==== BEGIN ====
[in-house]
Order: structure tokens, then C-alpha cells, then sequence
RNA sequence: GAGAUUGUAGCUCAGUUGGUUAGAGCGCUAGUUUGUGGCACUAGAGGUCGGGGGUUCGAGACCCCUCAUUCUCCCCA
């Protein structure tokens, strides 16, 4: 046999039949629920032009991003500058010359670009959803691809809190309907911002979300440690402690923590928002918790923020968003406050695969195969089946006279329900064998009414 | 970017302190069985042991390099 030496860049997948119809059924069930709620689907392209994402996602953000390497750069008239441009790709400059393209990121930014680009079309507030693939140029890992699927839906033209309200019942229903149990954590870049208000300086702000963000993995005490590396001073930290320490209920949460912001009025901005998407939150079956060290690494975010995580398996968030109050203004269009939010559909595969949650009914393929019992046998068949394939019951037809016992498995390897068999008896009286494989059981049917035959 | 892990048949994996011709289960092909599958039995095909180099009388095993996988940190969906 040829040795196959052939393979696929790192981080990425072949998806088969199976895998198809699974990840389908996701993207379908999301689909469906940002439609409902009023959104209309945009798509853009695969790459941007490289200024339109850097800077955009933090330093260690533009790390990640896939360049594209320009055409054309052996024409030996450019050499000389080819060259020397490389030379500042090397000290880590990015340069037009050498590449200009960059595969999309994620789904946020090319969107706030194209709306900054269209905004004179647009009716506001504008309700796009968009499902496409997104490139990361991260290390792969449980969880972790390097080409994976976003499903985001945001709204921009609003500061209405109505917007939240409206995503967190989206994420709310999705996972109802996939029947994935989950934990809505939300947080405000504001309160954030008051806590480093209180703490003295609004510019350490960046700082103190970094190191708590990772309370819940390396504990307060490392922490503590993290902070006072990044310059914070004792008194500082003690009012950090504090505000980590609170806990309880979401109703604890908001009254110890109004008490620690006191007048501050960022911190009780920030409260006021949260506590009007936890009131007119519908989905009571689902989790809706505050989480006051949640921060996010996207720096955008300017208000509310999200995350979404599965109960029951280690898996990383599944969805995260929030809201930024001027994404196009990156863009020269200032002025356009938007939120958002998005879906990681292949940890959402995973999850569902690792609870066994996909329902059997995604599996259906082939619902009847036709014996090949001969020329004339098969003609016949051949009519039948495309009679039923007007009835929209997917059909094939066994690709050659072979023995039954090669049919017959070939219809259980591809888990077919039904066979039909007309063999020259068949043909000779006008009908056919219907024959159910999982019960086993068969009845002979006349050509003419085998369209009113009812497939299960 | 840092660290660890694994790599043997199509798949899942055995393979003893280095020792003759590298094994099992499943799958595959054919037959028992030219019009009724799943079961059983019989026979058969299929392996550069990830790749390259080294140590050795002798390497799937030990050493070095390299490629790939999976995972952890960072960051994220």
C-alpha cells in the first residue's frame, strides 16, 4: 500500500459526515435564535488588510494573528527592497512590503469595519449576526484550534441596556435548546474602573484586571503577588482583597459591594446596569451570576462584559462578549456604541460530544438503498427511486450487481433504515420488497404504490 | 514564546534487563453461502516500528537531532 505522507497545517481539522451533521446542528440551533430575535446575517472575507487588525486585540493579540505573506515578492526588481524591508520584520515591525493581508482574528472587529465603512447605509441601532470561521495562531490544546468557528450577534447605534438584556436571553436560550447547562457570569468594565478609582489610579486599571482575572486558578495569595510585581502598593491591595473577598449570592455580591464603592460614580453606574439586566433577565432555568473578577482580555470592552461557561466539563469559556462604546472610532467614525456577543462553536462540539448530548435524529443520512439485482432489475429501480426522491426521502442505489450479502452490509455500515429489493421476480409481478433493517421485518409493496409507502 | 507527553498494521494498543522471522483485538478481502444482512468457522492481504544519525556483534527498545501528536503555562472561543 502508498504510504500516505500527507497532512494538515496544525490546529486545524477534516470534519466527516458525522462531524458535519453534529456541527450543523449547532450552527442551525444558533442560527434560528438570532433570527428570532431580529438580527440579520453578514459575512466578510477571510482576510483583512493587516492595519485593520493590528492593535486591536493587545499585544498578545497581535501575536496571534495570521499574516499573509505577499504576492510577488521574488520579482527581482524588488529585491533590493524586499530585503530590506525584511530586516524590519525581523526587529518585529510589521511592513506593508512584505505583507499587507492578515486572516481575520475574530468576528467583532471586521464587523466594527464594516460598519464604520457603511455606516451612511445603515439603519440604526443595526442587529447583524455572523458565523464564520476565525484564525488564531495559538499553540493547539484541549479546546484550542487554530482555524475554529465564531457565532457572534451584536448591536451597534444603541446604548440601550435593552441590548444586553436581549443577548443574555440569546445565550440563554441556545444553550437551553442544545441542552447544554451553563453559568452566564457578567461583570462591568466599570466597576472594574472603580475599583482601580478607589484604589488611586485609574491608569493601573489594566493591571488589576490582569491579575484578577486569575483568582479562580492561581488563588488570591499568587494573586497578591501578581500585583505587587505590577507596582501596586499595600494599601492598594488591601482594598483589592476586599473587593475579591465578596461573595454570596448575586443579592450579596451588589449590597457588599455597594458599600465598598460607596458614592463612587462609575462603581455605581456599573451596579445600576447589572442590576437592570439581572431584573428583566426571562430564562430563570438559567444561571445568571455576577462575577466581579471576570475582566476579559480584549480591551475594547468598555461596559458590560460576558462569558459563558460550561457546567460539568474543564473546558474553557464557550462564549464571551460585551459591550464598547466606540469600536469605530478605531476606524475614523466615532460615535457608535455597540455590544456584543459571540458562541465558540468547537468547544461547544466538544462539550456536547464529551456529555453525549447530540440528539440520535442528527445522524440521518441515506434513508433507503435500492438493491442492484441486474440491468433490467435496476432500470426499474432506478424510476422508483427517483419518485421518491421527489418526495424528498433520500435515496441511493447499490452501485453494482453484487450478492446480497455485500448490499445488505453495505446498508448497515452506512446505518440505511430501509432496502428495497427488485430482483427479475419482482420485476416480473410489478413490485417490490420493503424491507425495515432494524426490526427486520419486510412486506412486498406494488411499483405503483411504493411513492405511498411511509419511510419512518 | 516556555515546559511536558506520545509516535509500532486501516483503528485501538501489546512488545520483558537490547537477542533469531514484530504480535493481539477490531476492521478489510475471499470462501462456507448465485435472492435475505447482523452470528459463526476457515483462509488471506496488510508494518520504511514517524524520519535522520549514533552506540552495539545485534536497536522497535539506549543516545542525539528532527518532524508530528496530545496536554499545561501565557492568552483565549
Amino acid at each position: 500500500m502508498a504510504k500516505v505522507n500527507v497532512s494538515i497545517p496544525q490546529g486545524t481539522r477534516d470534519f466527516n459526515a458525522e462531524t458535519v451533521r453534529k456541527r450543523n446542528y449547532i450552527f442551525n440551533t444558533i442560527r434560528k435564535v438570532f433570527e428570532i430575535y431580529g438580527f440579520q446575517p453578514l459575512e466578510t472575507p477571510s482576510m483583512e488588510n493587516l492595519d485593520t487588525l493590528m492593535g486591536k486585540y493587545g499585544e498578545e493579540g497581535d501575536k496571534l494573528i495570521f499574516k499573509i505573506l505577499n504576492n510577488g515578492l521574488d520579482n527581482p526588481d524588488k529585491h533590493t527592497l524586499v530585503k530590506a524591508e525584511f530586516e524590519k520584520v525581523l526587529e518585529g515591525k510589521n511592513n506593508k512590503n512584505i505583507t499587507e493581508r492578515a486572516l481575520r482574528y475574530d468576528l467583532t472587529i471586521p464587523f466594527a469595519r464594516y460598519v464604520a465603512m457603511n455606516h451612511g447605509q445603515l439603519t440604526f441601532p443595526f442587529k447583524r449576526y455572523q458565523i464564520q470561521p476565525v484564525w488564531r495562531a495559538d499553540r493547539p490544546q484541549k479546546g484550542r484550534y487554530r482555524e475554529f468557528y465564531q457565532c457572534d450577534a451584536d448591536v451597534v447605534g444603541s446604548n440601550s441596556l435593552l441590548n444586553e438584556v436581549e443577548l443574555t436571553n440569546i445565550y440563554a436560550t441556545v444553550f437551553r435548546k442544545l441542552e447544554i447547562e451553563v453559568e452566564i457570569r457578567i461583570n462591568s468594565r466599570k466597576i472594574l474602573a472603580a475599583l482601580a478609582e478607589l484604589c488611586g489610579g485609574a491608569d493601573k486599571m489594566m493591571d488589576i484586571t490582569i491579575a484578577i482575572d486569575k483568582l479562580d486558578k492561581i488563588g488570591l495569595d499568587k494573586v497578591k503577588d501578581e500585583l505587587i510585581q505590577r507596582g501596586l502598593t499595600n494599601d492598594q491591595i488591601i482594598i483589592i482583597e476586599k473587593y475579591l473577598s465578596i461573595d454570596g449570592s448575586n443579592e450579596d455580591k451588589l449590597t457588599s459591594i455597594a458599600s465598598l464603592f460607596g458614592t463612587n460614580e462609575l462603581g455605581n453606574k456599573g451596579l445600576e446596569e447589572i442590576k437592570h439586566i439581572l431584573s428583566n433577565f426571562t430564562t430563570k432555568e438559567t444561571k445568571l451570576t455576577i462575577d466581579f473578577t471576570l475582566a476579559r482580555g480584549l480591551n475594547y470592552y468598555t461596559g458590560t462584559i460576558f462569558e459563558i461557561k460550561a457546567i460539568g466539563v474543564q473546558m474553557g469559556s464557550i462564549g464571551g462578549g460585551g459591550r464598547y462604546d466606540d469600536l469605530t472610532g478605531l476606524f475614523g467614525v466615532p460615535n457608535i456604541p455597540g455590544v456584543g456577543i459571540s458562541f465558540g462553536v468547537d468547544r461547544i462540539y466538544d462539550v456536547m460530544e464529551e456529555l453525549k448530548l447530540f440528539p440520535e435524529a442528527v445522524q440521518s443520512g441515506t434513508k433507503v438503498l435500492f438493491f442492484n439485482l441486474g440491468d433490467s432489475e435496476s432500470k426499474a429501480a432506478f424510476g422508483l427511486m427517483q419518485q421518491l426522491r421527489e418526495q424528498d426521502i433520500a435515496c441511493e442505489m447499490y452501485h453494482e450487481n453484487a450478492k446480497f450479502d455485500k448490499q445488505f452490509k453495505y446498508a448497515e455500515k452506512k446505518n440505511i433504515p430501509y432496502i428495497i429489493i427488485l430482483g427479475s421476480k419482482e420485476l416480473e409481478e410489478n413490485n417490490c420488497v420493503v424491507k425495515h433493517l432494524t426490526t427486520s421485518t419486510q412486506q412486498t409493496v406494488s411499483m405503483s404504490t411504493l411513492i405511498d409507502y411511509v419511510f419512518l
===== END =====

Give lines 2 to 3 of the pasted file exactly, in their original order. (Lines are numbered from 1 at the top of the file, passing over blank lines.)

Order: structure tokens, then C-alpha cells, then sequence
RNA sequence: GAGAUUGUAGCUCAGUUGGUUAGAGCGCUAGUUUGUGGCACUAGAGGUCGGGGGUUCGAGACCCCUCAUUCUCCCCA